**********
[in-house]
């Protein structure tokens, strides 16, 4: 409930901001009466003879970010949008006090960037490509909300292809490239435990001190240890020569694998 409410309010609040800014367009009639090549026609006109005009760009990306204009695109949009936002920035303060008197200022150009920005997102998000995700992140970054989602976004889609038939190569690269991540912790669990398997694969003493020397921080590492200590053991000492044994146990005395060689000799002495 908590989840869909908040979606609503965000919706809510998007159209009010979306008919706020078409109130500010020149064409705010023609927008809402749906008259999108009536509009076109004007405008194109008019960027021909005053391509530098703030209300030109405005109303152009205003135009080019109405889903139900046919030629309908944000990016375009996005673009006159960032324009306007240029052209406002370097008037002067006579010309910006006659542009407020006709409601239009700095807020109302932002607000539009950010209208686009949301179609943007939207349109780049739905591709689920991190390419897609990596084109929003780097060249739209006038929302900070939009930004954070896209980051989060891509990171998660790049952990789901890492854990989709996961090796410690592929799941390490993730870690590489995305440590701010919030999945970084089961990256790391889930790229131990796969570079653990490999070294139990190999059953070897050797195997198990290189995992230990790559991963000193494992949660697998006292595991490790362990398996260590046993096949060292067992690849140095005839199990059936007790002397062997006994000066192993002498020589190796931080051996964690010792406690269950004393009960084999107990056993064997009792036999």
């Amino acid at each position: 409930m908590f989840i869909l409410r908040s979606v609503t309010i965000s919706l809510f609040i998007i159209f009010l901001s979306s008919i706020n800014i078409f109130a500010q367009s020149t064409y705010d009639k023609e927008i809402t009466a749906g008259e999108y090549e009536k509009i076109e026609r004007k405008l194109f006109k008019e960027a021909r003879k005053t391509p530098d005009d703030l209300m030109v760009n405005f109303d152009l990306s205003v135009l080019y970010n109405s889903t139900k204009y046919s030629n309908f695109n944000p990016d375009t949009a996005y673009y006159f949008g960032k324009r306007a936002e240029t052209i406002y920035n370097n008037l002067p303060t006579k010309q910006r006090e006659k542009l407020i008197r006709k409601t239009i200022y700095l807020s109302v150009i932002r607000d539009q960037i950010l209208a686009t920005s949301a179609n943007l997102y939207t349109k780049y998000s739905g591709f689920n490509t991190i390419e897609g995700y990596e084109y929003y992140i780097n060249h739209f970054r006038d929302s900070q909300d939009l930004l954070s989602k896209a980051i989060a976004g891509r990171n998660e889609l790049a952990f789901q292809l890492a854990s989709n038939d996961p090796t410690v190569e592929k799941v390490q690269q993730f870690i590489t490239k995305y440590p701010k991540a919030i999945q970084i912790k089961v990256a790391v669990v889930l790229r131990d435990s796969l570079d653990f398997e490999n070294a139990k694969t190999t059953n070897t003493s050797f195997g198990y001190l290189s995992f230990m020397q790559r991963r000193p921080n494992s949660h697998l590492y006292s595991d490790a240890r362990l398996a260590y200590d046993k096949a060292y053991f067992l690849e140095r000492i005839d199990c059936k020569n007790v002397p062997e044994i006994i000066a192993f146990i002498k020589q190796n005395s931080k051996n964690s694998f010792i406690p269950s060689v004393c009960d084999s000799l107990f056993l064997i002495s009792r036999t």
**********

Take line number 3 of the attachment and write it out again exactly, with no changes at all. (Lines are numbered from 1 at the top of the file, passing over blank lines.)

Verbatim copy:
């Amino acid at each position: 409930m908590f989840i869909l409410r908040s979606v609503t309010i965000s919706l809510f609040i998007i159209f009010l901001s979306s008919i706020n800014i078409f109130a500010q367009s020149t064409y705010d009639k023609e927008i809402t009466a749906g008259e999108y090549e009536k509009i076109e026609r004007k405008l194109f006109k008019e960027a021909r003879k005053t391509p530098d005009d703030l209300m030109v760009n405005f109303d152009l990306s205003v135009l080019y970010n109405s889903t139900k204009y046919s030629n309908f695109n944000p990016d375009t949009a996005y673009y006159f949008g960032k324009r306007a936002e240029t052209i406002y920035n370097n008037l002067p303060t006579k010309q910006r006090e006659k542009l407020i008197r006709k409601t239009i200022y700095l807020s109302v150009i932002r607000d539009q960037i950010l209208a686009t920005s949301a179609n943007l997102y939207t349109k780049y998000s739905g591709f689920n490509t991190i390419e897609g995700y990596e084109y929003y992140i780097n060249h739209f970054r006038d929302s900070q909300d939009l930004l954070s989602k896209a980051i989060a976004g891509r990171n998660e889609l790049a952990f789901q292809l890492a854990s989709n038939d996961p090796t410690v190569e592929k799941v390490q690269q993730f870690i590489t490239k995305y440590p701010k991540a919030i999945q970084i912790k089961v990256a790391v669990v889930l790229r131990d435990s796969l570079d653990f398997e490999n070294a139990k694969t190999t059953n070897t003493s050797f195997g198990y001190l290189s995992f230990m020397q790559r991963r000193p921080n494992s949660h697998l590492y006292s595991d490790a240890r362990l398996a260590y200590d046993k096949a060292y053991f067992l690849e140095r000492i005839d199990c059936k020569n007790v002397p062997e044994i006994i000066a192993f146990i002498k020589q190796n005395s931080k051996n964690s694998f010792i406690p269950s060689v004393c009960d084999s000799l107990f056993l064997i002495s009792r036999t």